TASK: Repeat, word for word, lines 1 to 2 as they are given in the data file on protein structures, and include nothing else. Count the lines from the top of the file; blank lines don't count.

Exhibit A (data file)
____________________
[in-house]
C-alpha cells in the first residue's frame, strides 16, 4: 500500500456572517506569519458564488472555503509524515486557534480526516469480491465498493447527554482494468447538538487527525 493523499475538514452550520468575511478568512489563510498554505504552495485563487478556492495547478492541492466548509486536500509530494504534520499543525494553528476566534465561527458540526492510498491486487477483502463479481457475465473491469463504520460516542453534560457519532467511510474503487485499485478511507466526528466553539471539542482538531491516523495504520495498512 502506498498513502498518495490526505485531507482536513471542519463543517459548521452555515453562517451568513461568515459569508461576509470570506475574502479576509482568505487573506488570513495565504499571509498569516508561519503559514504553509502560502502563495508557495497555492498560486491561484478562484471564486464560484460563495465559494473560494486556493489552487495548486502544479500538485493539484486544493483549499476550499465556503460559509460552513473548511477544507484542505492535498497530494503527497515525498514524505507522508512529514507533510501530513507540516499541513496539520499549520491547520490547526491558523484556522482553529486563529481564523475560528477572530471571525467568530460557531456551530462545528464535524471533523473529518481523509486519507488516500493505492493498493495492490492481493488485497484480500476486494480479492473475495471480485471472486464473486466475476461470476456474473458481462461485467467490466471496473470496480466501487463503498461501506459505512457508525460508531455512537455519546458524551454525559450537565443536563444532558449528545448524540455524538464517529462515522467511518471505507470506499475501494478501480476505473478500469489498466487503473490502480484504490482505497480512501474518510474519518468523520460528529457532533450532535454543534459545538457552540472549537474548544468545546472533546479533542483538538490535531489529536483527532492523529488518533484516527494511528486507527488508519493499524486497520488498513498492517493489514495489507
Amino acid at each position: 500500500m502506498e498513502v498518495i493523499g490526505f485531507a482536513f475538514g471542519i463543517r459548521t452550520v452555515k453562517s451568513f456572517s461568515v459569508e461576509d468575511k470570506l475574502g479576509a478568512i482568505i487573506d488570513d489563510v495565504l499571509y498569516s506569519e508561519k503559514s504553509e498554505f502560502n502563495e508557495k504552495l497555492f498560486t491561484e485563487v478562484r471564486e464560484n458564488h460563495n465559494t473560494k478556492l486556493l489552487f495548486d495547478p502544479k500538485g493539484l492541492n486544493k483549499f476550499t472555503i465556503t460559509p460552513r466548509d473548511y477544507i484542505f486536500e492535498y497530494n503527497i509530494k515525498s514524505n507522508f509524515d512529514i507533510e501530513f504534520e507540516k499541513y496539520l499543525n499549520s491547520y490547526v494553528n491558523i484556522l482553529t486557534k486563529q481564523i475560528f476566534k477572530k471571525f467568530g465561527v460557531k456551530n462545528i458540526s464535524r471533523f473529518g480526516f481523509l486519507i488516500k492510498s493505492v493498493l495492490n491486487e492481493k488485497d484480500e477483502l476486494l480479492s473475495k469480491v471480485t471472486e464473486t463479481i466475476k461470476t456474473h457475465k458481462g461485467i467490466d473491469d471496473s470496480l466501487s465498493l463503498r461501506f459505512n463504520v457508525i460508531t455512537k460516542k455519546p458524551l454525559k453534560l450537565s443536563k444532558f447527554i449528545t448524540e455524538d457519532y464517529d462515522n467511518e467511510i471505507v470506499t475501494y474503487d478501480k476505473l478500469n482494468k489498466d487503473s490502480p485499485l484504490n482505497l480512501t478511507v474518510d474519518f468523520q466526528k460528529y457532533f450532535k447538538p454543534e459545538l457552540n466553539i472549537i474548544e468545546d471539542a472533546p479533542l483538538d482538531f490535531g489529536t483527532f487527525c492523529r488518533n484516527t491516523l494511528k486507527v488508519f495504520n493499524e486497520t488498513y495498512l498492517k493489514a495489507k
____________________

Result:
[in-house]
C-alpha cells in the first residue's frame, strides 16, 4: 500500500456572517506569519458564488472555503509524515486557534480526516469480491465498493447527554482494468447538538487527525 493523499475538514452550520468575511478568512489563510498554505504552495485563487478556492495547478492541492466548509486536500509530494504534520499543525494553528476566534465561527458540526492510498491486487477483502463479481457475465473491469463504520460516542453534560457519532467511510474503487485499485478511507466526528466553539471539542482538531491516523495504520495498512 502506498498513502498518495490526505485531507482536513471542519463543517459548521452555515453562517451568513461568515459569508461576509470570506475574502479576509482568505487573506488570513495565504499571509498569516508561519503559514504553509502560502502563495508557495497555492498560486491561484478562484471564486464560484460563495465559494473560494486556493489552487495548486502544479500538485493539484486544493483549499476550499465556503460559509460552513473548511477544507484542505492535498497530494503527497515525498514524505507522508512529514507533510501530513507540516499541513496539520499549520491547520490547526491558523484556522482553529486563529481564523475560528477572530471571525467568530460557531456551530462545528464535524471533523473529518481523509486519507488516500493505492493498493495492490492481493488485497484480500476486494480479492473475495471480485471472486464473486466475476461470476456474473458481462461485467467490466471496473470496480466501487463503498461501506459505512457508525460508531455512537455519546458524551454525559450537565443536563444532558449528545448524540455524538464517529462515522467511518471505507470506499475501494478501480476505473478500469489498466487503473490502480484504490482505497480512501474518510474519518468523520460528529457532533450532535454543534459545538457552540472549537474548544468545546472533546479533542483538538490535531489529536483527532492523529488518533484516527494511528486507527488508519493499524486497520488498513498492517493489514495489507